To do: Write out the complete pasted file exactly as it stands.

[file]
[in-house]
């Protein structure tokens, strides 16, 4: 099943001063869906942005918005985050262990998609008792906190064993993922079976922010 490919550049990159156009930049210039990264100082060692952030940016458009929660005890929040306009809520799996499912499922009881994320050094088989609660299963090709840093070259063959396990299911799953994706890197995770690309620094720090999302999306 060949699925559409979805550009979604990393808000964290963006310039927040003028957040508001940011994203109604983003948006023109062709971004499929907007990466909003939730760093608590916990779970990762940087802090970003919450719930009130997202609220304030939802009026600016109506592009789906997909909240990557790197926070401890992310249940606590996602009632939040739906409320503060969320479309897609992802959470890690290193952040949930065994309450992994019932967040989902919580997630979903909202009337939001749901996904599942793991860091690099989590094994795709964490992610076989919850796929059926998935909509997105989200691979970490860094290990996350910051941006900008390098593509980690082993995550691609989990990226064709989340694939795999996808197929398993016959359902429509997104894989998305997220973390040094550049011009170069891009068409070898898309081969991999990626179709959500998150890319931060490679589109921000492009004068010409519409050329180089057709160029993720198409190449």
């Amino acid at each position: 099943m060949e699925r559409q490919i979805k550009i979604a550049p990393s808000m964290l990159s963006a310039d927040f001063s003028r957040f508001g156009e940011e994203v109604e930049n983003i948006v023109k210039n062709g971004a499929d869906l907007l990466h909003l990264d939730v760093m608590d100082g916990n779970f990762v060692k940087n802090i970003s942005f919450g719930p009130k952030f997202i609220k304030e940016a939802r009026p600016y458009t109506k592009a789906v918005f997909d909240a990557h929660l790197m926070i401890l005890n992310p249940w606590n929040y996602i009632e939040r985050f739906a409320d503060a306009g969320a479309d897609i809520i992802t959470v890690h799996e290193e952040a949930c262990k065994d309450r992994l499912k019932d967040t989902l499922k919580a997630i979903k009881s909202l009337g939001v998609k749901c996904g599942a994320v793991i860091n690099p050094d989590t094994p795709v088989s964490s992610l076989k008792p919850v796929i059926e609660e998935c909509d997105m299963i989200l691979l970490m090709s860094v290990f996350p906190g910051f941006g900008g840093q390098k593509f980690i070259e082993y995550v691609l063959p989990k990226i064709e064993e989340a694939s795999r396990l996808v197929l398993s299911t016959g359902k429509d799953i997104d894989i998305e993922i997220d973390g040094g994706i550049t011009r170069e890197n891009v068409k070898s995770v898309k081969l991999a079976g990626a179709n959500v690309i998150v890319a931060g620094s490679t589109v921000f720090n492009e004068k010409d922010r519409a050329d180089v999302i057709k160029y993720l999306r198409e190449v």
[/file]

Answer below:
[in-house]
């Protein structure tokens, strides 16, 4: 099943001063869906942005918005985050262990998609008792906190064993993922079976922010 490919550049990159156009930049210039990264100082060692952030940016458009929660005890929040306009809520799996499912499922009881994320050094088989609660299963090709840093070259063959396990299911799953994706890197995770690309620094720090999302999306 060949699925559409979805550009979604990393808000964290963006310039927040003028957040508001940011994203109604983003948006023109062709971004499929907007990466909003939730760093608590916990779970990762940087802090970003919450719930009130997202609220304030939802009026600016109506592009789906997909909240990557790197926070401890992310249940606590996602009632939040739906409320503060969320479309897609992802959470890690290193952040949930065994309450992994019932967040989902919580997630979903909202009337939001749901996904599942793991860091690099989590094994795709964490992610076989919850796929059926998935909509997105989200691979970490860094290990996350910051941006900008390098593509980690082993995550691609989990990226064709989340694939795999996808197929398993016959359902429509997104894989998305997220973390040094550049011009170069891009068409070898898309081969991999990626179709959500998150890319931060490679589109921000492009004068010409519409050329180089057709160029993720198409190449």
């Amino acid at each position: 099943m060949e699925r559409q490919i979805k550009i979604a550049p990393s808000m964290l990159s963006a310039d927040f001063s003028r957040f508001g156009e940011e994203v109604e930049n983003i948006v023109k210039n062709g971004a499929d869906l907007l990466h909003l990264d939730v760093m608590d100082g916990n779970f990762v060692k940087n802090i970003s942005f919450g719930p009130k952030f997202i609220k304030e940016a939802r009026p600016y458009t109506k592009a789906v918005f997909d909240a990557h929660l790197m926070i401890l005890n992310p249940w606590n929040y996602i009632e939040r985050f739906a409320d503060a306009g969320a479309d897609i809520i992802t959470v890690h799996e290193e952040a949930c262990k065994d309450r992994l499912k019932d967040t989902l499922k919580a997630i979903k009881s909202l009337g939001v998609k749901c996904g599942a994320v793991i860091n690099p050094d989590t094994p795709v088989s964490s992610l076989k008792p919850v796929i059926e609660e998935c909509d997105m299963i989200l691979l970490m090709s860094v290990f996350p906190g910051f941006g900008g840093q390098k593509f980690i070259e082993y995550v691609l063959p989990k990226i064709e064993e989340a694939s795999r396990l996808v197929l398993s299911t016959g359902k429509d799953i997104d894989i998305e993922i997220d973390g040094g994706i550049t011009r170069e890197n891009v068409k070898s995770v898309k081969l991999a079976g990626a179709n959500v690309i998150v890319a931060g620094s490679t589109v921000f720090n492009e004068k010409d922010r519409a050329d180089v999302i057709k160029y993720l999306r198409e190449v």